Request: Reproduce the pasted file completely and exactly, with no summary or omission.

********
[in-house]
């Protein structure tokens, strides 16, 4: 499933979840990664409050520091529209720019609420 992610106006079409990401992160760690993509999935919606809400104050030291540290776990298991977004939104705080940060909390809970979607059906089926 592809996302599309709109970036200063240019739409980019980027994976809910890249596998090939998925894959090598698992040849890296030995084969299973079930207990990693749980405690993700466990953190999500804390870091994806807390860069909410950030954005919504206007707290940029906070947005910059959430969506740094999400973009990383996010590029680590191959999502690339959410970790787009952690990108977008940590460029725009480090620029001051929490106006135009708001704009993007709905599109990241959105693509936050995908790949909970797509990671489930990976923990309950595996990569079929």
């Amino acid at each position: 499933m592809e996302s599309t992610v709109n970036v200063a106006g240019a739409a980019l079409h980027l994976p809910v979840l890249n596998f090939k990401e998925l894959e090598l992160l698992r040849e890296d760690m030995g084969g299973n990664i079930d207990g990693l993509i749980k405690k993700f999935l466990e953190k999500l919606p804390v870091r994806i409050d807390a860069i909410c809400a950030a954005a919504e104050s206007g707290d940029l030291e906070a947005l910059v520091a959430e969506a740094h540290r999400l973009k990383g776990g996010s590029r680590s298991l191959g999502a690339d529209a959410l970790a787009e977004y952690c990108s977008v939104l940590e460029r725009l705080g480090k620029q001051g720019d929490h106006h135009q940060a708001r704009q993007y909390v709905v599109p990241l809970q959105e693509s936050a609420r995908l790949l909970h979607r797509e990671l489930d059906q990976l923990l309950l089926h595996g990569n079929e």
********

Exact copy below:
[in-house]
């Protein structure tokens, strides 16, 4: 499933979840990664409050520091529209720019609420 992610106006079409990401992160760690993509999935919606809400104050030291540290776990298991977004939104705080940060909390809970979607059906089926 592809996302599309709109970036200063240019739409980019980027994976809910890249596998090939998925894959090598698992040849890296030995084969299973079930207990990693749980405690993700466990953190999500804390870091994806807390860069909410950030954005919504206007707290940029906070947005910059959430969506740094999400973009990383996010590029680590191959999502690339959410970790787009952690990108977008940590460029725009480090620029001051929490106006135009708001704009993007709905599109990241959105693509936050995908790949909970797509990671489930990976923990309950595996990569079929």
């Amino acid at each position: 499933m592809e996302s599309t992610v709109n970036v200063a106006g240019a739409a980019l079409h980027l994976p809910v979840l890249n596998f090939k990401e998925l894959e090598l992160l698992r040849e890296d760690m030995g084969g299973n990664i079930d207990g990693l993509i749980k405690k993700f999935l466990e953190k999500l919606p804390v870091r994806i409050d807390a860069i909410c809400a950030a954005a919504e104050s206007g707290d940029l030291e906070a947005l910059v520091a959430e969506a740094h540290r999400l973009k990383g776990g996010s590029r680590s298991l191959g999502a690339d529209a959410l970790a787009e977004y952690c990108s977008v939104l940590e460029r725009l705080g480090k620029q001051g720019d929490h106006h135009q940060a708001r704009q993007y909390v709905v599109p990241l809970q959105e693509s936050a609420r995908l790949l909970h979607r797509e990671l489930d059906q990976l923990l309950l089926h595996g990569n079929e």